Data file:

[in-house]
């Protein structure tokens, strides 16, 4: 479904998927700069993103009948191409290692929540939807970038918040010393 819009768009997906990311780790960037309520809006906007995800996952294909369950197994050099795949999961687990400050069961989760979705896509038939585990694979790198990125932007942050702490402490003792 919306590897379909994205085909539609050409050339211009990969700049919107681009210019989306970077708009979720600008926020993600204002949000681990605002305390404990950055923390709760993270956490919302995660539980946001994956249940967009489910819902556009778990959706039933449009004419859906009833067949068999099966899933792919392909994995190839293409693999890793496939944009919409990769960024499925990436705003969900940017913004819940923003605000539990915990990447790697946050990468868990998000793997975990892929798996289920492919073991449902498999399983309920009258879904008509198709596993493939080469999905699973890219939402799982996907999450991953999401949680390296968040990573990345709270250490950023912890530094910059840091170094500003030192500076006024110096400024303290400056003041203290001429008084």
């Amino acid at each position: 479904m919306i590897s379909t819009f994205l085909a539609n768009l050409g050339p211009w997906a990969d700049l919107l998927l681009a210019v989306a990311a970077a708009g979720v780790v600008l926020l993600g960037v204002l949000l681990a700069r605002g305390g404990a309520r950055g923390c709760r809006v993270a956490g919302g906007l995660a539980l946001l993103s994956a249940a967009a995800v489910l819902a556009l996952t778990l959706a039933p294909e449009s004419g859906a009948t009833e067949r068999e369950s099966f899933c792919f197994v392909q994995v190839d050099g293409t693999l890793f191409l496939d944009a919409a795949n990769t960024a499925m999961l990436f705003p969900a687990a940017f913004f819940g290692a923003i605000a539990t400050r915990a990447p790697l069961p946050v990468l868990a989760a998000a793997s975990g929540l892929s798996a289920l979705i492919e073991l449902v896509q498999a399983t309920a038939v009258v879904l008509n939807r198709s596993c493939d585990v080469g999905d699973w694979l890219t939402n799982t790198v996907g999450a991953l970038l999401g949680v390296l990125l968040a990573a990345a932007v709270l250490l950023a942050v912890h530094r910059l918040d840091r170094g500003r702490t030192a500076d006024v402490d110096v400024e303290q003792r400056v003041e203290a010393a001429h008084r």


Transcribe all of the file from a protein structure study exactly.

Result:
[in-house]
């Protein structure tokens, strides 16, 4: 479904998927700069993103009948191409290692929540939807970038918040010393 819009768009997906990311780790960037309520809006906007995800996952294909369950197994050099795949999961687990400050069961989760979705896509038939585990694979790198990125932007942050702490402490003792 919306590897379909994205085909539609050409050339211009990969700049919107681009210019989306970077708009979720600008926020993600204002949000681990605002305390404990950055923390709760993270956490919302995660539980946001994956249940967009489910819902556009778990959706039933449009004419859906009833067949068999099966899933792919392909994995190839293409693999890793496939944009919409990769960024499925990436705003969900940017913004819940923003605000539990915990990447790697946050990468868990998000793997975990892929798996289920492919073991449902498999399983309920009258879904008509198709596993493939080469999905699973890219939402799982996907999450991953999401949680390296968040990573990345709270250490950023912890530094910059840091170094500003030192500076006024110096400024303290400056003041203290001429008084």
């Amino acid at each position: 479904m919306i590897s379909t819009f994205l085909a539609n768009l050409g050339p211009w997906a990969d700049l919107l998927l681009a210019v989306a990311a970077a708009g979720v780790v600008l926020l993600g960037v204002l949000l681990a700069r605002g305390g404990a309520r950055g923390c709760r809006v993270a956490g919302g906007l995660a539980l946001l993103s994956a249940a967009a995800v489910l819902a556009l996952t778990l959706a039933p294909e449009s004419g859906a009948t009833e067949r068999e369950s099966f899933c792919f197994v392909q994995v190839d050099g293409t693999l890793f191409l496939d944009a919409a795949n990769t960024a499925m999961l990436f705003p969900a687990a940017f913004f819940g290692a923003i605000a539990t400050r915990a990447p790697l069961p946050v990468l868990a989760a998000a793997s975990g929540l892929s798996a289920l979705i492919e073991l449902v896509q498999a399983t309920a038939v009258v879904l008509n939807r198709s596993c493939d585990v080469g999905d699973w694979l890219t939402n799982t790198v996907g999450a991953l970038l999401g949680v390296l990125l968040a990573a990345a932007v709270l250490l950023a942050v912890h530094r910059l918040d840091r170094g500003r702490t030192a500076d006024v402490d110096v400024e303290q003792r400056v003041e203290a010393a001429h008084r």